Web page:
Enzyme study may lead to new SARS drugs

Apr 04, 2006

Scientists at the University of Illinois say a study of an enzyme that causes severe acute respiratory syndrome may lead to new drugs.

"By unlocking the three-dimensional structure of this enzyme -- known as papain-like-protease -- we now have a molecular road map to design new drugs that could potentially treat SARS-infected patients, or perhaps patients suffering from other SARS-related illnesses such as the common cold, bronchitis or pneumonia," said Andrew Mesecar, Illinois associate professor of pharmaceutical biotechnology.

"We are attempting to use the same approach that has been accomplished in designing effective drugs against HIV protease, which has led to the development of new drugs to fight the AIDS virus," he added.

SARS was first reported in Asia in early 2003 and then spread to more than 29 countries in North and South America, Europe and Asia before it was contained.

According to the World Health Organization, 8,098 people worldwide were diagnosed with SARS during the 2003 outbreak; 774 died. There were 29 cases reported in the United States, with no fatalities.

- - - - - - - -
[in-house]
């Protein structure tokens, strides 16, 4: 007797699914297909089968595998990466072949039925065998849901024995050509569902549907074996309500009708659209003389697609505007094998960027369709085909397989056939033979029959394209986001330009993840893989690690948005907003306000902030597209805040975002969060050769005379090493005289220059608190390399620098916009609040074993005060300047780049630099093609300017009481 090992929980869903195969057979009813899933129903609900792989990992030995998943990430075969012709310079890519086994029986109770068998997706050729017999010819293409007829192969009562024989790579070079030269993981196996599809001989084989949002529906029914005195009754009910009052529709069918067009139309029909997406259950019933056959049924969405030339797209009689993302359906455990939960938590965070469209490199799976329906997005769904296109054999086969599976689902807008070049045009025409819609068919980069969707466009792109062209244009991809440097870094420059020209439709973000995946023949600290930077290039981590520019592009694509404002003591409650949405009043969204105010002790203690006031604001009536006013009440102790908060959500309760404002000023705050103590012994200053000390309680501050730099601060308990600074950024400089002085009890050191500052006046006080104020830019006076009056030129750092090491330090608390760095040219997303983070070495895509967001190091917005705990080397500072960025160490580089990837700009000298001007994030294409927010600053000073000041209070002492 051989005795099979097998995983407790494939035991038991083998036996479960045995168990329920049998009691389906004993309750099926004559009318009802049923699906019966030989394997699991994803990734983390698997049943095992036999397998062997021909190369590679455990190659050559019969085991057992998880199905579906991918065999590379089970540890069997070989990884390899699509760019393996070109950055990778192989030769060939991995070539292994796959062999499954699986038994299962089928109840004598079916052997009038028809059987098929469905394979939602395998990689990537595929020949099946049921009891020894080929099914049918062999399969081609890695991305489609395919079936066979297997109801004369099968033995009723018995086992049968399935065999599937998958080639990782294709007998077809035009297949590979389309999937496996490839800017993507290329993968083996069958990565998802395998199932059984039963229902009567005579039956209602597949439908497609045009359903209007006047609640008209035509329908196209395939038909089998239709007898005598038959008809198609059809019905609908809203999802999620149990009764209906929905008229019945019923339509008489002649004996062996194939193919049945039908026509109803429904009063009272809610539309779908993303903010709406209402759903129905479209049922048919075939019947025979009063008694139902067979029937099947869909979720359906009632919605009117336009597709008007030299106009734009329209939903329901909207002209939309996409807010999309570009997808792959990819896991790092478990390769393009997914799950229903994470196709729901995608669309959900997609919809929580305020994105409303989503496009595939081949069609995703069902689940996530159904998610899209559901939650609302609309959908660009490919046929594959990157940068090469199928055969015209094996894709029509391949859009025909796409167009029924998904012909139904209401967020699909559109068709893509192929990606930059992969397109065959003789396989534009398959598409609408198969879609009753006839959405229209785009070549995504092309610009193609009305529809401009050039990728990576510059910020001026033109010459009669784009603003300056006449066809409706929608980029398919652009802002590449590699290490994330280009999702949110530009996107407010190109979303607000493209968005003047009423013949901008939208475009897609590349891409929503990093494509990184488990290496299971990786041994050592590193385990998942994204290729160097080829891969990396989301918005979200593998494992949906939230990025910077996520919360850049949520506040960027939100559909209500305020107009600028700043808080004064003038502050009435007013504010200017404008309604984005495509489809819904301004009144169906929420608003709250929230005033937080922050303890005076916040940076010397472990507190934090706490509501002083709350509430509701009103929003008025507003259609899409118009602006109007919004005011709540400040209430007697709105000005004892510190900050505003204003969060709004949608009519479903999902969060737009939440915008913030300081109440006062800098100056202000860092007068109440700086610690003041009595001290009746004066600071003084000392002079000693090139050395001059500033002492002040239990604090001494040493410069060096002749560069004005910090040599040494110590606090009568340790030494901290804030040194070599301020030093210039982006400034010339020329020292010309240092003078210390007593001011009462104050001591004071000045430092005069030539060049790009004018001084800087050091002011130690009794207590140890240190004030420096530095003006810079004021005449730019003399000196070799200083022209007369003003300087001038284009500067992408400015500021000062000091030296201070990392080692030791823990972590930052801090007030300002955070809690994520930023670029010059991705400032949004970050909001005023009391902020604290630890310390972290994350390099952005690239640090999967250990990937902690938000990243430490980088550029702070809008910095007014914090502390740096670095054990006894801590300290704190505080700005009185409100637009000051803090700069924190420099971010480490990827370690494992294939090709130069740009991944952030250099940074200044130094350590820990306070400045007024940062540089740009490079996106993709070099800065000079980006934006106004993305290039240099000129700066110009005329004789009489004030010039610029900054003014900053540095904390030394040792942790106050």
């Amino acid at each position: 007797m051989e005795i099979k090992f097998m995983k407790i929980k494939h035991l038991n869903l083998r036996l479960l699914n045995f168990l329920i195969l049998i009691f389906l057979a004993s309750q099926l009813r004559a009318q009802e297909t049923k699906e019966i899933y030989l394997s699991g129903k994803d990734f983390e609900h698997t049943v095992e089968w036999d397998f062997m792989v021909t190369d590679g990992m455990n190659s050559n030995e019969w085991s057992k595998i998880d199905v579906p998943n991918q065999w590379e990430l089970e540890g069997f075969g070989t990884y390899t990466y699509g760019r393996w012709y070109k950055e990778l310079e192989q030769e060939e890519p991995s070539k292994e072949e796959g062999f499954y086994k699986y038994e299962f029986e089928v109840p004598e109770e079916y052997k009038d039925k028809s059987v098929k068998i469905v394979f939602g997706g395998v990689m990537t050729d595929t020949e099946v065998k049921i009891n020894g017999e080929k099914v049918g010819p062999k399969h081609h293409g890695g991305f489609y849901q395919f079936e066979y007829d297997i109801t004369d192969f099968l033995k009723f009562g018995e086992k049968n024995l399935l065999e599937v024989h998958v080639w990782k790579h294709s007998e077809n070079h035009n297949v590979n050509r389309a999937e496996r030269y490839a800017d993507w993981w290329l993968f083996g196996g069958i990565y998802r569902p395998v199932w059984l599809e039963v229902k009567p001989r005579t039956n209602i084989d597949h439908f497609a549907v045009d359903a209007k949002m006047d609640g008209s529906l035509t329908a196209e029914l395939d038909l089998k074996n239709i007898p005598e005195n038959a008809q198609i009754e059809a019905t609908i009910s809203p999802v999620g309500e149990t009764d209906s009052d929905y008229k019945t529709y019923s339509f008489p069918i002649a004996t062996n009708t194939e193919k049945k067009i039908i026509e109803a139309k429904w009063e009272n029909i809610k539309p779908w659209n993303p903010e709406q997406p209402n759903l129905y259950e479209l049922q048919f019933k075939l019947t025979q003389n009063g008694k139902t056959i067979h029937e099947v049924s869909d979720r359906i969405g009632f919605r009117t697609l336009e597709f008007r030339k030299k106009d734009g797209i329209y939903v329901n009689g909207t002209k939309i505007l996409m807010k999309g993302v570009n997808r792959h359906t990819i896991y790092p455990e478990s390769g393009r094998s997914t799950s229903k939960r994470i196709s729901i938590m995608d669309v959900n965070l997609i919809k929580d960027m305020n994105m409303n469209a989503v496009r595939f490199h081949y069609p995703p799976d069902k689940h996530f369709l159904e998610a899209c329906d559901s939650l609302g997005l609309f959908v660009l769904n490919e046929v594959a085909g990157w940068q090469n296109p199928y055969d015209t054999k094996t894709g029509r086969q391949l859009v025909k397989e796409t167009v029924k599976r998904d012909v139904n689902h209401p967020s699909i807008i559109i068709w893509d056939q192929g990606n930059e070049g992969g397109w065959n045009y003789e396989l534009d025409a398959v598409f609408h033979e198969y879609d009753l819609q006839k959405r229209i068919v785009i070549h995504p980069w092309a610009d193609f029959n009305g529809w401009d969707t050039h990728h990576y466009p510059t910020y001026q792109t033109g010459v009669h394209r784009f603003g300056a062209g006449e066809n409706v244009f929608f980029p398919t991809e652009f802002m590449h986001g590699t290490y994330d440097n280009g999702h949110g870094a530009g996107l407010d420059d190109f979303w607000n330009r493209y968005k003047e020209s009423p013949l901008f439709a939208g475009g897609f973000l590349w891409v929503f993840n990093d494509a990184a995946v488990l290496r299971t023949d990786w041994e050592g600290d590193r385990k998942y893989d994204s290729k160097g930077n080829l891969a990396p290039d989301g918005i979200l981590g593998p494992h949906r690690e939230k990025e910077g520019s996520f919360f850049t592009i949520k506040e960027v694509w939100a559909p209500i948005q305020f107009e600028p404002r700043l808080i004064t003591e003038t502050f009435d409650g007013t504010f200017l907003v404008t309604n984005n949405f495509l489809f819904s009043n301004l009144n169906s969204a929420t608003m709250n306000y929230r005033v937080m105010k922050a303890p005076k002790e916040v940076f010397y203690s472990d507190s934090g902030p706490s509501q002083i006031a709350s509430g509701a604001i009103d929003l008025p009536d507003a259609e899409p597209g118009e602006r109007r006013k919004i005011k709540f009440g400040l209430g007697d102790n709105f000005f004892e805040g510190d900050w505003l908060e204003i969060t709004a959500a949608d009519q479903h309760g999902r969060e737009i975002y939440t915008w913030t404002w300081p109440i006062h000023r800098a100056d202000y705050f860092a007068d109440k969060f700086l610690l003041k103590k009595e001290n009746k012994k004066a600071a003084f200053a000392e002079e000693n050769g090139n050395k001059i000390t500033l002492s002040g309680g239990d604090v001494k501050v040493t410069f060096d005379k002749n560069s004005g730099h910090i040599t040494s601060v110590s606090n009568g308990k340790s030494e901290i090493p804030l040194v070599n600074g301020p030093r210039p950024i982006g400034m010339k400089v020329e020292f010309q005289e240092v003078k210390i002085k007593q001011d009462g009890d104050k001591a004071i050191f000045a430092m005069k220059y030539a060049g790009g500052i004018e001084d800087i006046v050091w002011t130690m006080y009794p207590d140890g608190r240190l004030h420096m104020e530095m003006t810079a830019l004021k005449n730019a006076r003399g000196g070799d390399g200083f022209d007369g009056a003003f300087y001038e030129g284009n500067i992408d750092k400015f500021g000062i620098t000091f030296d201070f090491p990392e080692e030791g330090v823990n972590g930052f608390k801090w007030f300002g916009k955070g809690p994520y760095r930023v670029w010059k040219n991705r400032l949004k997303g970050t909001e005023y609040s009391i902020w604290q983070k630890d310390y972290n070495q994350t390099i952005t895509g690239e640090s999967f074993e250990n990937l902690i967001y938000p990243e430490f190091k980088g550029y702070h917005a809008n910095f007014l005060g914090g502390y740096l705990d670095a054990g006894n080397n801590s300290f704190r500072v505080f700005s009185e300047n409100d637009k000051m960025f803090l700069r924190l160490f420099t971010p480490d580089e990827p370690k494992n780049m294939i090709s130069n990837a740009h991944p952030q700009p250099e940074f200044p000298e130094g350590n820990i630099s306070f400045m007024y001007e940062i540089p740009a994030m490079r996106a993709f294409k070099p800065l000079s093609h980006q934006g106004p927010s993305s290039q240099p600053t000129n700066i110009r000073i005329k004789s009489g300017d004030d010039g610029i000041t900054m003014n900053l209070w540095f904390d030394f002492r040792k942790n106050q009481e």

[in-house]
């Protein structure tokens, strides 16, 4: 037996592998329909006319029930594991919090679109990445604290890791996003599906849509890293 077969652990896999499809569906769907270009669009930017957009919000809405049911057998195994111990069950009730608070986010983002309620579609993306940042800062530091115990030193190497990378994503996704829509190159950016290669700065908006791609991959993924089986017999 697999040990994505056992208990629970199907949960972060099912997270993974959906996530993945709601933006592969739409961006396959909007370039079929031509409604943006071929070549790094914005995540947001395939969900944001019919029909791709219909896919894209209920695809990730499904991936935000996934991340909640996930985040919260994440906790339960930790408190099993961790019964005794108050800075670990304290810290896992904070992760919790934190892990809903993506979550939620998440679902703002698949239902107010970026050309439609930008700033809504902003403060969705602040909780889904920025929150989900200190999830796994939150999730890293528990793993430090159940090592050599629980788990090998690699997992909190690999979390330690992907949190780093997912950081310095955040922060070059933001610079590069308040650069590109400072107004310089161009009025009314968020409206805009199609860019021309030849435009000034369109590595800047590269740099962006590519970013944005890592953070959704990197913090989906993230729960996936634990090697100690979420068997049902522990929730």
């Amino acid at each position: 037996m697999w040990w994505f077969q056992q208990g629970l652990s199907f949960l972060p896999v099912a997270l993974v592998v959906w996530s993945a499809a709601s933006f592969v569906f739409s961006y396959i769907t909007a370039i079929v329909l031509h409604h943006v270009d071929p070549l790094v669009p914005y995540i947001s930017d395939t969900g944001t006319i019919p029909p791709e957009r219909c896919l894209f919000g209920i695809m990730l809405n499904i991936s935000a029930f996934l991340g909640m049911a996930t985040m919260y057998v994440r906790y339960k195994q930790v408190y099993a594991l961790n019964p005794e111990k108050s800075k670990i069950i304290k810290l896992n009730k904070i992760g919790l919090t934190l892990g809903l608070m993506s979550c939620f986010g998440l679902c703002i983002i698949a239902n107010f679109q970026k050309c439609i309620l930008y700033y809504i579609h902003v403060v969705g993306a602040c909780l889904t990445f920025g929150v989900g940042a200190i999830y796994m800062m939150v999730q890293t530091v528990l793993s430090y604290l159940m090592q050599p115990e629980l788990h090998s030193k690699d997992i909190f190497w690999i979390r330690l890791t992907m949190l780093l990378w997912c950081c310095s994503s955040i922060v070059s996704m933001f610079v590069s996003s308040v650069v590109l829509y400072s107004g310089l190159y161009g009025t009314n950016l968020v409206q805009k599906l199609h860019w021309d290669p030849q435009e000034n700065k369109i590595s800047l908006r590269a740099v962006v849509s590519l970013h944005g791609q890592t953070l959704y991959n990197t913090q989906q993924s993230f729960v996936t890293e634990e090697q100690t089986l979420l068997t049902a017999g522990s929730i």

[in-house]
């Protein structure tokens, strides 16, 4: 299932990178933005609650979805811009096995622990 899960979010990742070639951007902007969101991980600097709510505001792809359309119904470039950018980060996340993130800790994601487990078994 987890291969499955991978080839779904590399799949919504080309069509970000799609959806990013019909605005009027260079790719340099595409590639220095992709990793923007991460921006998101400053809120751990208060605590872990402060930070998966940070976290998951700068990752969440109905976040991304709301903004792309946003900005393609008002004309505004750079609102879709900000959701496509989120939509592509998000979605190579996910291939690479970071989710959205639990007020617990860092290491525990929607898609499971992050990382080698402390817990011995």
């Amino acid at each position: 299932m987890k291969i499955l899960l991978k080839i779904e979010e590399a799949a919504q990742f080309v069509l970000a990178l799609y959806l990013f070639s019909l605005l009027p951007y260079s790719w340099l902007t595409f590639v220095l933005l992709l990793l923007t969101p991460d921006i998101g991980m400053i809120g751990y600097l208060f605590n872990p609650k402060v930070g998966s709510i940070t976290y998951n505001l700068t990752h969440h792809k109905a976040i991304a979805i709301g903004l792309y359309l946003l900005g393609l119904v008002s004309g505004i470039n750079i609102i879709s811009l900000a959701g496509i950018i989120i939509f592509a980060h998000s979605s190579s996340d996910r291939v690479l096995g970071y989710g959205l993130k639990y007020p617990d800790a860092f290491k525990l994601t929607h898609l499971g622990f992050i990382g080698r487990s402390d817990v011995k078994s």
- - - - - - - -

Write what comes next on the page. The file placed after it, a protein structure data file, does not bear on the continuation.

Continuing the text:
The research appeared in the March 27 issue of the Proceedings of the National Academy of Sciences.

Copyright 2006 by United Press International

Explore further: New University of Texas System database connects government and industry to researchers

Related Stories

The monopoly of aluminium is broken

9 hours ago

Discovering Majorana's was only the first step, but utilizing it as a quantum bit (qubit) still remains a major challenge. An important step towards this goal has just been taken, as shown by researchers ...

Yik Yak's frat-bro founders shrug off growing pains

9 hours ago

The most popular post of all time on Yik Yak is a dirty joke. Less than 2 years old, the Atlanta-based social network is geared mostly toward college students who access and post unsigned announcements through an app on their ...

Fears for pink iguanas as Galapagos volcano erupts

10 hours ago

A volcano in the Galapagos islands erupted for the first time in more than 30 years Monday, sending streams of lava flowing down its slopes and potentially threatening the world's only colony of pink iguanas.

Recommended for you

User comments : 0

Please sign in to add a comment. Registration is free, and takes less than a minute. Read more

Click here to reset your password.
Sign in to get notified via email when new comments are made.